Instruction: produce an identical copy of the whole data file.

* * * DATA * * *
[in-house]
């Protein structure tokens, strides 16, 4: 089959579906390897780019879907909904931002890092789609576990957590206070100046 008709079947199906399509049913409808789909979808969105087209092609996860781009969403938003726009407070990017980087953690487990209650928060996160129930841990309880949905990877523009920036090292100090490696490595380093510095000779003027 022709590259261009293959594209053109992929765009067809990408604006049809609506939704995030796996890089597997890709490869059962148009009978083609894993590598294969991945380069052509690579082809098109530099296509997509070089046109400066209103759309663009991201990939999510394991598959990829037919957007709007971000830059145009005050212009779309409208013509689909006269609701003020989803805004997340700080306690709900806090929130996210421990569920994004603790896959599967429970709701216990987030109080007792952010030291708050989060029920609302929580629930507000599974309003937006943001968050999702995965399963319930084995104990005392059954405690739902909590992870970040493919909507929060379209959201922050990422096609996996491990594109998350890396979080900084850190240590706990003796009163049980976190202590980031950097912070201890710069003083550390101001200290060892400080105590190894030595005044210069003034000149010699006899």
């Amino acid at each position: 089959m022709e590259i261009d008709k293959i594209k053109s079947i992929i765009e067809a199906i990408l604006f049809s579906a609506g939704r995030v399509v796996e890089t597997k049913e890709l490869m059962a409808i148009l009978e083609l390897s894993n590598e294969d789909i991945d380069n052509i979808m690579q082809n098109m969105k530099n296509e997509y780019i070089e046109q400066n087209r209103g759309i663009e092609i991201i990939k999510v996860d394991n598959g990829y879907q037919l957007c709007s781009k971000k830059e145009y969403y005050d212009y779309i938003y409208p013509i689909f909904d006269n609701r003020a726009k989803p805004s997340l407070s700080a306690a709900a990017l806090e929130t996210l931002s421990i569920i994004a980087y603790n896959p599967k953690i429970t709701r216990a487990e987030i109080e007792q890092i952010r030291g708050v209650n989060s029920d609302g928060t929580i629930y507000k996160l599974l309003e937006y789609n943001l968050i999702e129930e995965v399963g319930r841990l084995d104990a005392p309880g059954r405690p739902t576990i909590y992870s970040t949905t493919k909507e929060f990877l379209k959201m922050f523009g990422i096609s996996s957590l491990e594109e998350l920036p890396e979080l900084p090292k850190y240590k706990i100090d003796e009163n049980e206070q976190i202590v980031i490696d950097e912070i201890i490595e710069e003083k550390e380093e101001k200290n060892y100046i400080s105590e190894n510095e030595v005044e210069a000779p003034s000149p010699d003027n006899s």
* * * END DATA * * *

[in-house]
């Protein structure tokens, strides 16, 4: 089959579906390897780019879907909904931002890092789609576990957590206070100046 008709079947199906399509049913409808789909979808969105087209092609996860781009969403938003726009407070990017980087953690487990209650928060996160129930841990309880949905990877523009920036090292100090490696490595380093510095000779003027 022709590259261009293959594209053109992929765009067809990408604006049809609506939704995030796996890089597997890709490869059962148009009978083609894993590598294969991945380069052509690579082809098109530099296509997509070089046109400066209103759309663009991201990939999510394991598959990829037919957007709007971000830059145009005050212009779309409208013509689909006269609701003020989803805004997340700080306690709900806090929130996210421990569920994004603790896959599967429970709701216990987030109080007792952010030291708050989060029920609302929580629930507000599974309003937006943001968050999702995965399963319930084995104990005392059954405690739902909590992870970040493919909507929060379209959201922050990422096609996996491990594109998350890396979080900084850190240590706990003796009163049980976190202590980031950097912070201890710069003083550390101001200290060892400080105590190894030595005044210069003034000149010699006899």
């Amino acid at each position: 089959m022709e590259i261009d008709k293959i594209k053109s079947i992929i765009e067809a199906i990408l604006f049809s579906a609506g939704r995030v399509v796996e890089t597997k049913e890709l490869m059962a409808i148009l009978e083609l390897s894993n590598e294969d789909i991945d380069n052509i979808m690579q082809n098109m969105k530099n296509e997509y780019i070089e046109q400066n087209r209103g759309i663009e092609i991201i990939k999510v996860d394991n598959g990829y879907q037919l957007c709007s781009k971000k830059e145009y969403y005050d212009y779309i938003y409208p013509i689909f909904d006269n609701r003020a726009k989803p805004s997340l407070s700080a306690a709900a990017l806090e929130t996210l931002s421990i569920i994004a980087y603790n896959p599967k953690i429970t709701r216990a487990e987030i109080e007792q890092i952010r030291g708050v209650n989060s029920d609302g928060t929580i629930y507000k996160l599974l309003e937006y789609n943001l968050i999702e129930e995965v399963g319930r841990l084995d104990a005392p309880g059954r405690p739902t576990i909590y992870s970040t949905t493919k909507e929060f990877l379209k959201m922050f523009g990422i096609s996996s957590l491990e594109e998350l920036p890396e979080l900084p090292k850190y240590k706990i100090d003796e009163n049980e206070q976190i202590v980031i490696d950097e912070i201890i490595e710069e003083k550390e380093e101001k200290n060892y100046i400080s105590e190894n510095e030595v005044e210069a000779p003034s000149p010699d003027n006899s």